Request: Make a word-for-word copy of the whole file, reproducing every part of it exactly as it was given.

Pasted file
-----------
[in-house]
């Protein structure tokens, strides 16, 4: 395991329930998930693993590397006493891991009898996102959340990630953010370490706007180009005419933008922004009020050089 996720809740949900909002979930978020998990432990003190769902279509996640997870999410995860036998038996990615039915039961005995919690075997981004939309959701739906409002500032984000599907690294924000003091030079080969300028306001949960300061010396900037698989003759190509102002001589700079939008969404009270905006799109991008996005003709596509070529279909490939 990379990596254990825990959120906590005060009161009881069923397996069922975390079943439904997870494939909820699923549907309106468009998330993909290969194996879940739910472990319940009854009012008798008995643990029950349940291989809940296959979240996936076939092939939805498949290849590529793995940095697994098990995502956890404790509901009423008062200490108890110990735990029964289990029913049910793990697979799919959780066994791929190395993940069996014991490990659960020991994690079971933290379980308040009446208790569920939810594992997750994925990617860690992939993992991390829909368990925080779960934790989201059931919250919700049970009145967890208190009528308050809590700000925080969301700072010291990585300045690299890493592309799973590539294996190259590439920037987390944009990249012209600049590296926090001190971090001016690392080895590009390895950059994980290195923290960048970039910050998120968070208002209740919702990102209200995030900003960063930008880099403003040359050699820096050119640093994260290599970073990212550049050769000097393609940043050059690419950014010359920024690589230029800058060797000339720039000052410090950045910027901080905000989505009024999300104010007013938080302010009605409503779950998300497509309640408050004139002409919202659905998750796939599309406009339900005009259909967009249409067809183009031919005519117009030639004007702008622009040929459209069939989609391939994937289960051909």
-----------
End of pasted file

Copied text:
[in-house]
């Protein structure tokens, strides 16, 4: 395991329930998930693993590397006493891991009898996102959340990630953010370490706007180009005419933008922004009020050089 996720809740949900909002979930978020998990432990003190769902279509996640997870999410995860036998038996990615039915039961005995919690075997981004939309959701739906409002500032984000599907690294924000003091030079080969300028306001949960300061010396900037698989003759190509102002001589700079939008969404009270905006799109991008996005003709596509070529279909490939 990379990596254990825990959120906590005060009161009881069923397996069922975390079943439904997870494939909820699923549907309106468009998330993909290969194996879940739910472990319940009854009012008798008995643990029950349940291989809940296959979240996936076939092939939805498949290849590529793995940095697994098990995502956890404790509901009423008062200490108890110990735990029964289990029913049910793990697979799919959780066994791929190395993940069996014991490990659960020991994690079971933290379980308040009446208790569920939810594992997750994925990617860690992939993992991390829909368990925080779960934790989201059931919250919700049970009145967890208190009528308050809590700000925080969301700072010291990585300045690299890493592309799973590539294996190259590439920037987390944009990249012209600049590296926090001190971090001016690392080895590009390895950059994980290195923290960048970039910050998120968070208002209740919702990102209200995030900003960063930008880099403003040359050699820096050119640093994260290599970073990212550049050769000097393609940043050059690419950014010359920024690589230029800058060797000339720039000052410090950045910027901080905000989505009024999300104010007013938080302010009605409503779950998300497509309640408050004139002409919202659905998750796939599309406009339900005009259909967009249409067809183009031919005519117009030639004007702008622009040929459209069939989609391939994937289960051909």